Why Should I Forgive?

Written By Jessica Lamar Psy.D, LMHC, CCTP

As Brene Brown says, “To forgive is not just to be altruistic. It is the best form of self-interest. It is also a process that does not exclude hatred and anger. These emotions are all part of being human.” 

While forgiving others who have hurt us is difficult and vulnerable, in the end, it greatly benefits one’s mental health and overall well-being. To be clear, forgiving others does not mean you agree with or condone hurtful or harmful behavior.  Forgiveness does not mean your feelings don’t matter or that you want to repair the relationship. Forgiveness simply means emotionally processing  the painful feelings and emotions that are causing  distress.

The process of forgiveness will look and feel different for everyone. You have the right to make choices, set limits, create boundaries, and set your own pace and timeline.  Here are some helpfulful reminders  to consider for your forgiveness process. 


Process Your Pain

You can’t heal your pain if you don’t feel your pain.  Open up to your pain slowly, be gentle with yourself.  Give yourself permission to identify, acknowledge, and feel your emotions deeply and fully in a safe place with a healthy support system. Cry, yell, hit your pillow, do whatever it takes to process the painful emotions. Remember, to heal you must feel.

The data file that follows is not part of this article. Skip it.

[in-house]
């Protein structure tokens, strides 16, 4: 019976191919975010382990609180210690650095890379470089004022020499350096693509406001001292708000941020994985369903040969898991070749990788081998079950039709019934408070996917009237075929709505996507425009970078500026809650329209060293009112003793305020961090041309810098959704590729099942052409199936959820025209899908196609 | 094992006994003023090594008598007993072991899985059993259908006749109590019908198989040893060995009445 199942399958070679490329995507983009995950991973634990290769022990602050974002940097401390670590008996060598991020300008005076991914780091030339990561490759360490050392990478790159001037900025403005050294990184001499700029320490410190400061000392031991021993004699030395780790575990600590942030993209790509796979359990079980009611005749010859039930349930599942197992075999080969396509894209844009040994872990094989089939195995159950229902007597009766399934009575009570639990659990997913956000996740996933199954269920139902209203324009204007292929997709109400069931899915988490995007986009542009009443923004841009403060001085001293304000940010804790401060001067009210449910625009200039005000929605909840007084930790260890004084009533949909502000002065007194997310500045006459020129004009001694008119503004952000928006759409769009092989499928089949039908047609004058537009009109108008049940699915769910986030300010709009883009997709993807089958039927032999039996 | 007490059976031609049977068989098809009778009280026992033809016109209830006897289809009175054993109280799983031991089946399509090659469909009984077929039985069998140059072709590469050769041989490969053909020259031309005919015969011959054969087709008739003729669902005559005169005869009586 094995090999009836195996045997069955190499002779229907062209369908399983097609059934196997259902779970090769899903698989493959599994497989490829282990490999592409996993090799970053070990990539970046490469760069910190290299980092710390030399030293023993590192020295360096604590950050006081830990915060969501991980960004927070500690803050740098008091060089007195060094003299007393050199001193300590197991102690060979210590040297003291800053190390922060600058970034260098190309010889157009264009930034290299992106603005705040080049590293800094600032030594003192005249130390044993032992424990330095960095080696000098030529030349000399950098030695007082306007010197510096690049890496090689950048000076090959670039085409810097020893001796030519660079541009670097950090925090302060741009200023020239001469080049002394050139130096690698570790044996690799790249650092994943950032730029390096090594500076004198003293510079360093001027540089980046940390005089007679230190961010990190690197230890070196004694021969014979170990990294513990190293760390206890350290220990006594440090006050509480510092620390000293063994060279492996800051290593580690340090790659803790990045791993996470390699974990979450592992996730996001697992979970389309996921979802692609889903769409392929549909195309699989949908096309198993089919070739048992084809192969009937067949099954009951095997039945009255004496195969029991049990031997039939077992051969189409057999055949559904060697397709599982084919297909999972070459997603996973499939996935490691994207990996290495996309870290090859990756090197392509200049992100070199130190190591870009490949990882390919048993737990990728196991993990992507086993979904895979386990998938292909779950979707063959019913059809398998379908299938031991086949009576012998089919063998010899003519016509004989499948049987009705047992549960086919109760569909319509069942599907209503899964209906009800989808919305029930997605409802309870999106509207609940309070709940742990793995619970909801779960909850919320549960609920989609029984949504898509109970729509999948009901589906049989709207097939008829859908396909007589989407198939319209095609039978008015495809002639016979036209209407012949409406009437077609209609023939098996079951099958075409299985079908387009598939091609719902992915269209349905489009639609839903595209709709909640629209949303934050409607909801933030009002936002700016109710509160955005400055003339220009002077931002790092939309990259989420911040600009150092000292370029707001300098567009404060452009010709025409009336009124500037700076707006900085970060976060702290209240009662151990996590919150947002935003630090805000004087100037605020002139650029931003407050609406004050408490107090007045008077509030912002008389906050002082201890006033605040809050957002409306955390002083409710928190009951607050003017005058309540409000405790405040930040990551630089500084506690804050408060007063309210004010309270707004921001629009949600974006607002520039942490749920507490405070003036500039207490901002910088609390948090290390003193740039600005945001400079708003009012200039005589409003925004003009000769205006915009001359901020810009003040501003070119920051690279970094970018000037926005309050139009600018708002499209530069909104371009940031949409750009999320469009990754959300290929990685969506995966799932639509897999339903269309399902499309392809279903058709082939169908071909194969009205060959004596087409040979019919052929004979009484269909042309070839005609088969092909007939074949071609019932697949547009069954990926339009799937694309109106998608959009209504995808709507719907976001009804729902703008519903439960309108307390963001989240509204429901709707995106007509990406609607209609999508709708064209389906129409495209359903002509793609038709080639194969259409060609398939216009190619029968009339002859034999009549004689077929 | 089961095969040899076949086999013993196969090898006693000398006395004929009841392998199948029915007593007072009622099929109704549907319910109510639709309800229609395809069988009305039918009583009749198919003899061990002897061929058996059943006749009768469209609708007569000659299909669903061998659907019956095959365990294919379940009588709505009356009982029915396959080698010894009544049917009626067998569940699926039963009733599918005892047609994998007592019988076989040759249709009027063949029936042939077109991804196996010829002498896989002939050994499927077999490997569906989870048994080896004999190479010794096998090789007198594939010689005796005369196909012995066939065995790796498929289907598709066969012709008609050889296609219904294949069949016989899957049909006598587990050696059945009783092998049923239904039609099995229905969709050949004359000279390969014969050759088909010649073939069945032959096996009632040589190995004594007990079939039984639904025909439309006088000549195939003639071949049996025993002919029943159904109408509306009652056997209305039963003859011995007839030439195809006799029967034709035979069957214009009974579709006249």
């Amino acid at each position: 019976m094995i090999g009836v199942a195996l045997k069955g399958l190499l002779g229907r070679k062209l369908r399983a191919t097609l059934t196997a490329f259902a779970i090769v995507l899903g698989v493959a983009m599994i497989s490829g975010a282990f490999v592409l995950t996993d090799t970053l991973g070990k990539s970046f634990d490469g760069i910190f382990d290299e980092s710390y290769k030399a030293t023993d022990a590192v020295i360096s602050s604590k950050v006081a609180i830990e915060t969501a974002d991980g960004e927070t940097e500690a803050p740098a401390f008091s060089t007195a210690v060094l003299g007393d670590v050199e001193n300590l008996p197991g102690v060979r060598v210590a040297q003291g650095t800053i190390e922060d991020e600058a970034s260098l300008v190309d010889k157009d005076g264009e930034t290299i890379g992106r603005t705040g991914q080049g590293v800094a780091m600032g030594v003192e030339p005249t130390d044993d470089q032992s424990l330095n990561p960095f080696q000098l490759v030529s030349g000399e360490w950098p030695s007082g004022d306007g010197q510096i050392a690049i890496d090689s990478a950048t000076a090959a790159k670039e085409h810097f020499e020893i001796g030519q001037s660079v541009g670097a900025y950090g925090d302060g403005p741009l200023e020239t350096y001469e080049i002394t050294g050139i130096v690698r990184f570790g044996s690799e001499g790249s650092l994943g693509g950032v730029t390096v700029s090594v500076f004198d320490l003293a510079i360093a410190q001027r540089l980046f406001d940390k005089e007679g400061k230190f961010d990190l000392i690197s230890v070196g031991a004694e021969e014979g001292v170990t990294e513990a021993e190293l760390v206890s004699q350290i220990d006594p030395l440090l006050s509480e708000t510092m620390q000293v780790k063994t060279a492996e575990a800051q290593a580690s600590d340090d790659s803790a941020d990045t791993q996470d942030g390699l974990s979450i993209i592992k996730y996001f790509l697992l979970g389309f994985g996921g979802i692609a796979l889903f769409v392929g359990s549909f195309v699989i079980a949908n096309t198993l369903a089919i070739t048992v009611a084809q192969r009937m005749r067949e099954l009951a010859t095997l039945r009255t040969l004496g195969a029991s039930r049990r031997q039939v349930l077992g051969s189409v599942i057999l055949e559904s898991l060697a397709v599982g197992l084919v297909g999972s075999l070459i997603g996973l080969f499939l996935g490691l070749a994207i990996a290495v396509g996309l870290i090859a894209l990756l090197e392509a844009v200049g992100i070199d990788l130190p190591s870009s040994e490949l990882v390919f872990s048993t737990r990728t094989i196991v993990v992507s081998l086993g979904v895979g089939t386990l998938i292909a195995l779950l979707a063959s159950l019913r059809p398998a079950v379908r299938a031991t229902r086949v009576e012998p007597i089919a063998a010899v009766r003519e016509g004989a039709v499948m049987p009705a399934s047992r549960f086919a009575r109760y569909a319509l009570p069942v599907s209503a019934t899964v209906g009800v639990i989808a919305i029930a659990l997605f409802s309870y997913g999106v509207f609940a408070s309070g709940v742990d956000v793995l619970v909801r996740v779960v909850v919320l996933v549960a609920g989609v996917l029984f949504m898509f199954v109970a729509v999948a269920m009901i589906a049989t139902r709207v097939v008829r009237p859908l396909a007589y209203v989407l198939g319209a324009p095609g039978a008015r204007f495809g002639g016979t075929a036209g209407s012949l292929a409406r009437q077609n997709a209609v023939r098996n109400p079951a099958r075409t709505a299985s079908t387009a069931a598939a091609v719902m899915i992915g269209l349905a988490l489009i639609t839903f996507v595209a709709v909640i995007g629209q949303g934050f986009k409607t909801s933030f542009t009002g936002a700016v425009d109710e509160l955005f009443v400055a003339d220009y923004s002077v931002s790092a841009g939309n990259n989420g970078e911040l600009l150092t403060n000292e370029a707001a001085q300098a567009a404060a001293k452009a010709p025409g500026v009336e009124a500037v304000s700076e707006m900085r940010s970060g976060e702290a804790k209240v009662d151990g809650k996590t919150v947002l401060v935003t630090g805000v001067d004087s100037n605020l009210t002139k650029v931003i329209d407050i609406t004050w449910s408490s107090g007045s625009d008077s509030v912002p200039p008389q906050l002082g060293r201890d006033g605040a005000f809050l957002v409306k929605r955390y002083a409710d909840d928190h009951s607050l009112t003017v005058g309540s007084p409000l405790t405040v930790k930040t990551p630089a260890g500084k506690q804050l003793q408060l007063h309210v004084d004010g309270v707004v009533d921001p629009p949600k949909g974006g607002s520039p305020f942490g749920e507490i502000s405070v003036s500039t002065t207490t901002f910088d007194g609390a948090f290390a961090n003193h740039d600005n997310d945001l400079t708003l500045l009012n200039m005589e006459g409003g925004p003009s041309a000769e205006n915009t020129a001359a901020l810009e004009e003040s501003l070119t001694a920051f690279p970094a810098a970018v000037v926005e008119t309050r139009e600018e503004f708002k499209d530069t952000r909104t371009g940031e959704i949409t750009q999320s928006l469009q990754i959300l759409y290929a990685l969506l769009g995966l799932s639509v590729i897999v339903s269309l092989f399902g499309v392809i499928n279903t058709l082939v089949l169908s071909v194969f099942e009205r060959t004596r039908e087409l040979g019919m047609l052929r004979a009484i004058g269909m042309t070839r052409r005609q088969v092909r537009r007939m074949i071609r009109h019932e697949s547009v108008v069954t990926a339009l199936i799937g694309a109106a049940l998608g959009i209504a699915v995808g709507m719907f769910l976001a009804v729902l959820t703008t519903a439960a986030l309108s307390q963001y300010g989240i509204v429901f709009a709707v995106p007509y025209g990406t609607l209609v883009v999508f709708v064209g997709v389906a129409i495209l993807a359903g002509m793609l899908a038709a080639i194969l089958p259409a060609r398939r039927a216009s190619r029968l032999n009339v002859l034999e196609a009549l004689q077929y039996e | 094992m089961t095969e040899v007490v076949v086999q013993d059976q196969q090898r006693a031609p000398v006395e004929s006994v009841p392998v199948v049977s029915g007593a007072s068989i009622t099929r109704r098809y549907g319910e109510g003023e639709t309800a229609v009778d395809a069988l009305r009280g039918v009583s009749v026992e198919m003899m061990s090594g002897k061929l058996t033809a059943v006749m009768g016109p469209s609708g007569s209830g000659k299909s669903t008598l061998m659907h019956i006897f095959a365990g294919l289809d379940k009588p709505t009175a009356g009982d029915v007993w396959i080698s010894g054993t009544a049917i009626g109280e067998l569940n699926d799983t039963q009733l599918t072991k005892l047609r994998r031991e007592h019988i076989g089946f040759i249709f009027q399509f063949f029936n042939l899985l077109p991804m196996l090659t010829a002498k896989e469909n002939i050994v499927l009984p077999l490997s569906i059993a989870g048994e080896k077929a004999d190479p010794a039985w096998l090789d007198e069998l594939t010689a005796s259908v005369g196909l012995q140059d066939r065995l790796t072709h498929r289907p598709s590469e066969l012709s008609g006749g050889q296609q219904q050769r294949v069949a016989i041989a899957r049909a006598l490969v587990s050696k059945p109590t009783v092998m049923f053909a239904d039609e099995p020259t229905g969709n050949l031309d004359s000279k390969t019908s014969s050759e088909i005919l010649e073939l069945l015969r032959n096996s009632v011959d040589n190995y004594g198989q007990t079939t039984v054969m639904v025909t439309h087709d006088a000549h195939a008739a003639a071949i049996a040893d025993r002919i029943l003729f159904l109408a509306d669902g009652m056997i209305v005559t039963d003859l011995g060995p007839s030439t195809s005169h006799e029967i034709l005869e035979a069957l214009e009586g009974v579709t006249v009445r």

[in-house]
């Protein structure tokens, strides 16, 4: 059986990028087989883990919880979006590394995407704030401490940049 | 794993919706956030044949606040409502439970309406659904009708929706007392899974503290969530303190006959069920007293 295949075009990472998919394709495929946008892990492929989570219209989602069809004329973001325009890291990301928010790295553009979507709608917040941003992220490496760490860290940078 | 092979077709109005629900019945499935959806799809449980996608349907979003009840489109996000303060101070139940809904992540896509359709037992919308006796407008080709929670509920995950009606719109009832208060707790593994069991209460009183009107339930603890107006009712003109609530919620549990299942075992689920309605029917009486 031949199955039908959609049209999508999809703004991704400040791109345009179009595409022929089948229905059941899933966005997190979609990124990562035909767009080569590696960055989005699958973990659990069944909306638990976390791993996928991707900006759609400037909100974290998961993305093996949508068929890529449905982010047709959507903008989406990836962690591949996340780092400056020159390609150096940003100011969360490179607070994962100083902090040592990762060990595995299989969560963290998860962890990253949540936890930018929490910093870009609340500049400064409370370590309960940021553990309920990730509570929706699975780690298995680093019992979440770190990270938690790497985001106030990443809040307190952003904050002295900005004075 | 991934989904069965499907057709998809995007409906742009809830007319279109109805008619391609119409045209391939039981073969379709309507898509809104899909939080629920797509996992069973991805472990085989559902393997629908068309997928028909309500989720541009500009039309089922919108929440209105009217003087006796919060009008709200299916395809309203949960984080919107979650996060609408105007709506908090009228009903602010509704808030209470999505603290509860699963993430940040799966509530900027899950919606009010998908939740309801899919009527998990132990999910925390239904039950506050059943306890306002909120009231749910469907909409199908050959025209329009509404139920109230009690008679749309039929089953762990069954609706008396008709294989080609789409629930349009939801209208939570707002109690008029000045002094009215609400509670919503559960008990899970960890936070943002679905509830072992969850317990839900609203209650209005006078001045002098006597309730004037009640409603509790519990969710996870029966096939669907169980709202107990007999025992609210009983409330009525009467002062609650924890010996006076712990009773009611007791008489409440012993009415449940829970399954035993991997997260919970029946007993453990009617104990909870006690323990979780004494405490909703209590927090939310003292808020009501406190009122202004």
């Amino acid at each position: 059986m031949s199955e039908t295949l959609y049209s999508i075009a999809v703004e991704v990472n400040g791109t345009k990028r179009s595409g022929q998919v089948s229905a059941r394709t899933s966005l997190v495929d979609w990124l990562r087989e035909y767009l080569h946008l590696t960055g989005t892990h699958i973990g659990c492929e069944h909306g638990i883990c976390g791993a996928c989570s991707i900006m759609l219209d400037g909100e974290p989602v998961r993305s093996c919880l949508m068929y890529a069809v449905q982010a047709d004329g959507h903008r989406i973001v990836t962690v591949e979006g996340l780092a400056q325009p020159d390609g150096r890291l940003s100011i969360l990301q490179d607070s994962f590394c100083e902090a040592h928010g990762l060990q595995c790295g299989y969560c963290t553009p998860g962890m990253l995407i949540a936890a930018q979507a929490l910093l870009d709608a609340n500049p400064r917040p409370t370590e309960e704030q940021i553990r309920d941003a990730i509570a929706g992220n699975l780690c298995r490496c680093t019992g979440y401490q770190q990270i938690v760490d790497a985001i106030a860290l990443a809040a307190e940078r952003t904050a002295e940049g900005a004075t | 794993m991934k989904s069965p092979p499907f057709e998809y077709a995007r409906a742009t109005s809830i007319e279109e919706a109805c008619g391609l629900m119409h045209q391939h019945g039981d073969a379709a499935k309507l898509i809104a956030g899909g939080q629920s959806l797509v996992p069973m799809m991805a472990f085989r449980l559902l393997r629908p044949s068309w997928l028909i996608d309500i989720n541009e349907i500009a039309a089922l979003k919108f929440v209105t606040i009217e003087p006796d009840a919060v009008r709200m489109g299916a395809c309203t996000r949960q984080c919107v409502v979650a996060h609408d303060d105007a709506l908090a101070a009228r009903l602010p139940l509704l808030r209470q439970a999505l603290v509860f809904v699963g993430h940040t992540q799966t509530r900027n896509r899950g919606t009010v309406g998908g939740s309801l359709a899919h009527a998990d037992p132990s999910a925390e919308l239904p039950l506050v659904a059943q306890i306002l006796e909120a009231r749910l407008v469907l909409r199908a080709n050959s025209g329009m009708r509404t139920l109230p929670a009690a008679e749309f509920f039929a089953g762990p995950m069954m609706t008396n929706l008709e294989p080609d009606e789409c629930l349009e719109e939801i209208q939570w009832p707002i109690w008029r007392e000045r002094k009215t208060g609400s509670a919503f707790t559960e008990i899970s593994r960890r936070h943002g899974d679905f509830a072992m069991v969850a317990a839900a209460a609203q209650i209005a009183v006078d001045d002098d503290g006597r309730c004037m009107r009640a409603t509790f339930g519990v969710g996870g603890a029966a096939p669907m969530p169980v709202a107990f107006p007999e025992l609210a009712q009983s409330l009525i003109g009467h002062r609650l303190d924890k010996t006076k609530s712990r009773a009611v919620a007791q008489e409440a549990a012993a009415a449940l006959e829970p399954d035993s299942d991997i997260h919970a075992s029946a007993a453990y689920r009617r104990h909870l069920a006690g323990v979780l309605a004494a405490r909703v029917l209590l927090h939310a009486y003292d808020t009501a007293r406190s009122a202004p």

Forgive Yourself

There may be opportunities for self-forgiveness when we blame ourselves for a mistake we made or regret a life choice. Self-forgiveness is not about condoning or approving of behaviors that have hurt others or ourselves; It’s about fully accepting the reality of what has happened and holding ourselves appropriately accountable. It’s time to forgive your own humanity and any wrongdoing to yourself or others.

Understanding and Acceptance

When we try to understand and accept how someone has acted the way they have, it can reduce the intensity of the painful feelings. Accept that you cannot change the past. No matter how much you wish this pain could be reversed, your anger toward the person won’t redeem what they have done or create safety for you. Allow yourself to move forward without the past pain and reclaim the definition of your life and your future.


Remember forgiveness is an individual and private process.  It is  crucial to honor and respect your own feelings and needs at your own pace. If you’d like to speak to someone  please reach out to us at the BTRC. We are here to support your process. 







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